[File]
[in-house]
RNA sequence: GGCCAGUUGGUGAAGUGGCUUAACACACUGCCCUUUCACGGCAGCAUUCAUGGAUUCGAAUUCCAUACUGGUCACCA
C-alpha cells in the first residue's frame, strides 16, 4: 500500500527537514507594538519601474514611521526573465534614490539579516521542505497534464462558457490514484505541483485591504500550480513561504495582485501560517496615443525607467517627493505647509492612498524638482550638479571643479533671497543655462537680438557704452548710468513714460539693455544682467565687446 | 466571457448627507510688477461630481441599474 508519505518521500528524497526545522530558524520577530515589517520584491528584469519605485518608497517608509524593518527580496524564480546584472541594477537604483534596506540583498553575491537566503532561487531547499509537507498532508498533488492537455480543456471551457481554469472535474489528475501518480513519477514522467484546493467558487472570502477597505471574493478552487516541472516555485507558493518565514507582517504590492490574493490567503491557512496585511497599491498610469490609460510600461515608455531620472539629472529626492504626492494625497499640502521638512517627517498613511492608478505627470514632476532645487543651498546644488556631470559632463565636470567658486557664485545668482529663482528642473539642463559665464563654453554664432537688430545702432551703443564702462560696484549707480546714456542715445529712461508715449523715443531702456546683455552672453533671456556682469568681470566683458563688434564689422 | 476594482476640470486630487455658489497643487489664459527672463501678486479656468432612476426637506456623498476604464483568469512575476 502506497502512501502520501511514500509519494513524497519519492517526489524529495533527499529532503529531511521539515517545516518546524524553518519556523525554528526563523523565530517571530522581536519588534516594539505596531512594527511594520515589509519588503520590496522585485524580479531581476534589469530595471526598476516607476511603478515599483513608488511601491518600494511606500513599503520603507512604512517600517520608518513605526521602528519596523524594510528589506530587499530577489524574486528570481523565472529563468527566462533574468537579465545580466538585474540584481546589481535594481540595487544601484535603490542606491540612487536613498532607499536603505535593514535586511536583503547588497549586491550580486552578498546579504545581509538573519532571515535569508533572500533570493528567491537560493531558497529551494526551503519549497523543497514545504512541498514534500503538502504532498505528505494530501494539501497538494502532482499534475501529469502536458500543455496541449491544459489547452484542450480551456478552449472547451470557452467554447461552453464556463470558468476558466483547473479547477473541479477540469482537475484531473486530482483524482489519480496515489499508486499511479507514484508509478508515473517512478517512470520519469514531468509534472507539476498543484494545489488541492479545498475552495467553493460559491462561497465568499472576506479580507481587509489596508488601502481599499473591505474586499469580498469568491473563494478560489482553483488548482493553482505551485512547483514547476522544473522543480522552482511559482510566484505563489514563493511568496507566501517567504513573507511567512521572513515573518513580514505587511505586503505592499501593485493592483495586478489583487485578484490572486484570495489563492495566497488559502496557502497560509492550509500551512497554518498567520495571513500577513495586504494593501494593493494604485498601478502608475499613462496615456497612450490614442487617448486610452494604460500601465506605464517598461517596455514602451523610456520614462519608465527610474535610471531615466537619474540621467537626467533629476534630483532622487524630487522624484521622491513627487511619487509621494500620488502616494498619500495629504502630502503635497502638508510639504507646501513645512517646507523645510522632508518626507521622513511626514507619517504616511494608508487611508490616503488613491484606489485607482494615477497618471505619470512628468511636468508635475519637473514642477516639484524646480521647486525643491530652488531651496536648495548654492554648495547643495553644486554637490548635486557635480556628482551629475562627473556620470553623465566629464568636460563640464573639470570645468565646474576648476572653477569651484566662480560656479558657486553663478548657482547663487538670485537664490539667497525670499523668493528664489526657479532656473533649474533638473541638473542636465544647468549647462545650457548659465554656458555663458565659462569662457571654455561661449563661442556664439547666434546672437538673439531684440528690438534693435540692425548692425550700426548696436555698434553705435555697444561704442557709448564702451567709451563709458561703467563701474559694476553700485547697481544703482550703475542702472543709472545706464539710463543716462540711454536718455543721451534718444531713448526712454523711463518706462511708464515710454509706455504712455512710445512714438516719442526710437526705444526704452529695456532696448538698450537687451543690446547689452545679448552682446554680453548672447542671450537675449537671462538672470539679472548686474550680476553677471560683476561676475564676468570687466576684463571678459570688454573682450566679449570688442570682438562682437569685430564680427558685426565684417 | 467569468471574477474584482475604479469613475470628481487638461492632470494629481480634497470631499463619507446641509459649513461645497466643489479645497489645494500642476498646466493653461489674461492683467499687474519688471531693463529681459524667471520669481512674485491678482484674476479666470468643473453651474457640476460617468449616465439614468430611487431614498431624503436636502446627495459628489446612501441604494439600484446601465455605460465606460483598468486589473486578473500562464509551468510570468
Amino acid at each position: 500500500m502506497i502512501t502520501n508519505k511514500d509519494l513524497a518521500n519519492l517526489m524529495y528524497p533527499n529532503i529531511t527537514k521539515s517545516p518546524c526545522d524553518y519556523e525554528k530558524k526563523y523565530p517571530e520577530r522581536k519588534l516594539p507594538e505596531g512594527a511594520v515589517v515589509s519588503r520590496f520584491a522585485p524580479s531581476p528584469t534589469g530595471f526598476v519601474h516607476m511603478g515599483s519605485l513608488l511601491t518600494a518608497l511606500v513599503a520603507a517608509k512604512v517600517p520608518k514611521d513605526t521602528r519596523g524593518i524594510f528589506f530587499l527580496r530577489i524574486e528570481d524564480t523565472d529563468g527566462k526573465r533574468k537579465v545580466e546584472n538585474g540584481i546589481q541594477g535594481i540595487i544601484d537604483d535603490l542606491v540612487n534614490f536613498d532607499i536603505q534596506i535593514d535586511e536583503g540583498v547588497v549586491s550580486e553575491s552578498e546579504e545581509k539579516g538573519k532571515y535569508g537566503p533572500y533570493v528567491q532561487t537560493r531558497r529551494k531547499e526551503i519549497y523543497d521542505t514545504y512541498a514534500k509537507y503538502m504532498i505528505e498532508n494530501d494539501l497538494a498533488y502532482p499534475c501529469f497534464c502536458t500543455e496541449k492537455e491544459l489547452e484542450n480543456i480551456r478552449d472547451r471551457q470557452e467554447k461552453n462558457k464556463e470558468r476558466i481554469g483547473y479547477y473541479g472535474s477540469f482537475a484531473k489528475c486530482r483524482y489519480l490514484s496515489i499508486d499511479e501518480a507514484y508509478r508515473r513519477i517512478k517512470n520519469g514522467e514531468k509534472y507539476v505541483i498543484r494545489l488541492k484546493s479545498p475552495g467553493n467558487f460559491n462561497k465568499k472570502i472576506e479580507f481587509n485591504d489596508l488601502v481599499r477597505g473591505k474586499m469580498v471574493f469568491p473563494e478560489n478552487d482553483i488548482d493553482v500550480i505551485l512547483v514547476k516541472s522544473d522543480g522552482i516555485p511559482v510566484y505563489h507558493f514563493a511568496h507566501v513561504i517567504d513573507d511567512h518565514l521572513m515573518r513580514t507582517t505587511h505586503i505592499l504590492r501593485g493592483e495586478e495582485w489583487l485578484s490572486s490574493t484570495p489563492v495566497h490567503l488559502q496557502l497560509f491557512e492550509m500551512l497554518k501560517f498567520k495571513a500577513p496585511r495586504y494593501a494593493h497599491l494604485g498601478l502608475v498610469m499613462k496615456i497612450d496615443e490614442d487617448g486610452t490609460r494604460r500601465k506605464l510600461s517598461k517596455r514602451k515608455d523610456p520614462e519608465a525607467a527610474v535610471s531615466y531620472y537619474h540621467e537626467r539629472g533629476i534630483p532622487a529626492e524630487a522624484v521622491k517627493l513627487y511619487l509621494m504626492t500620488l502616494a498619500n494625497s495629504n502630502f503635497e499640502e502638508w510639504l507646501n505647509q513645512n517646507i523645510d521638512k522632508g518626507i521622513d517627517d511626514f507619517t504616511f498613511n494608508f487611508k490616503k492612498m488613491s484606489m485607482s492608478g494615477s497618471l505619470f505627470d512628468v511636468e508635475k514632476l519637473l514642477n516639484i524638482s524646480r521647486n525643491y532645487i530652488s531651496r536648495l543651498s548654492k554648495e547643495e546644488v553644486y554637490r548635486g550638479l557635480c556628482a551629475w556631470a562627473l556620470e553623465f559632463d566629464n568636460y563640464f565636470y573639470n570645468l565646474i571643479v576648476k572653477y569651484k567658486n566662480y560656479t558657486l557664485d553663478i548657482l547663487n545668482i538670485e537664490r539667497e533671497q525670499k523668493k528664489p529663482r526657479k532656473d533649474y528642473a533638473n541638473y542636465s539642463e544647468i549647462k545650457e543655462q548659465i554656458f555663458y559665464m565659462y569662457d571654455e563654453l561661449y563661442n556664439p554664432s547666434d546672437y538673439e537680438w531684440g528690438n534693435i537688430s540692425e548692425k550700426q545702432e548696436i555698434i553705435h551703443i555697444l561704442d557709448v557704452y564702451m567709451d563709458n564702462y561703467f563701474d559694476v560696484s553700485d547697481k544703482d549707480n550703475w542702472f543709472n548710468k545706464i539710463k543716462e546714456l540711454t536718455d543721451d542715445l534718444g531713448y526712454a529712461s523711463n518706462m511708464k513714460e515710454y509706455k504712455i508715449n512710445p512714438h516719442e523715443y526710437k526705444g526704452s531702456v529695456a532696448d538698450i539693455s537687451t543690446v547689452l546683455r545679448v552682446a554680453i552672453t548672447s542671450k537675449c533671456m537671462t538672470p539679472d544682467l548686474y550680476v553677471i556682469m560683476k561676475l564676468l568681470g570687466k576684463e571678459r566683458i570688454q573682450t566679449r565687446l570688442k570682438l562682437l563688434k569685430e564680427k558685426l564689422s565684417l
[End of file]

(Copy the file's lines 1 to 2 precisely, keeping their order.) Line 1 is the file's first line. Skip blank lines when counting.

[in-house]
RNA sequence: GGCCAGUUGGUGAAGUGGCUUAACACACUGCCCUUUCACGGCAGCAUUCAUGGAUUCGAAUUCCAUACUGGUCACCA